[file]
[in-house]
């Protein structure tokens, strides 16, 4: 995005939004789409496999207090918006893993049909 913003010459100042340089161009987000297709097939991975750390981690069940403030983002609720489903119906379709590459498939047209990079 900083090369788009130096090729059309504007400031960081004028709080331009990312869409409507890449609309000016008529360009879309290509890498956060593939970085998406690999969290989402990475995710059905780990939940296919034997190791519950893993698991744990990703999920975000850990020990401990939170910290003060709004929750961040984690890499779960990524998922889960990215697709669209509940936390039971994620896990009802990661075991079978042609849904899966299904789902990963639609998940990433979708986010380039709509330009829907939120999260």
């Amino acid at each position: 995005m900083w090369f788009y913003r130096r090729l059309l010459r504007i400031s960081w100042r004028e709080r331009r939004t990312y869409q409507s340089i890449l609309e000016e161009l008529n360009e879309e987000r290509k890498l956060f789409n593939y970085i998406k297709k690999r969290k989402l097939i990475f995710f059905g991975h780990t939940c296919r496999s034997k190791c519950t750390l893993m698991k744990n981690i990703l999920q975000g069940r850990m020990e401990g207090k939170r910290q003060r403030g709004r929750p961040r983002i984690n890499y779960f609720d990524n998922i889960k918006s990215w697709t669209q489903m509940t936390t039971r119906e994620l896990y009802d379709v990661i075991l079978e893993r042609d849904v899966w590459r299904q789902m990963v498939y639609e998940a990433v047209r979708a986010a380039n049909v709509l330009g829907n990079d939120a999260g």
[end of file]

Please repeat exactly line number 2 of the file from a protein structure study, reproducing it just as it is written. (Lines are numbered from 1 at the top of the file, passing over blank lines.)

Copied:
């Protein structure tokens, strides 16, 4: 995005939004789409496999207090918006893993049909 913003010459100042340089161009987000297709097939991975750390981690069940403030983002609720489903119906379709590459498939047209990079 900083090369788009130096090729059309504007400031960081004028709080331009990312869409409507890449609309000016008529360009879309290509890498956060593939970085998406690999969290989402990475995710059905780990939940296919034997190791519950893993698991744990990703999920975000850990020990401990939170910290003060709004929750961040984690890499779960990524998922889960990215697709669209509940936390039971994620896990009802990661075991079978042609849904899966299904789902990963639609998940990433979708986010380039709509330009829907939120999260």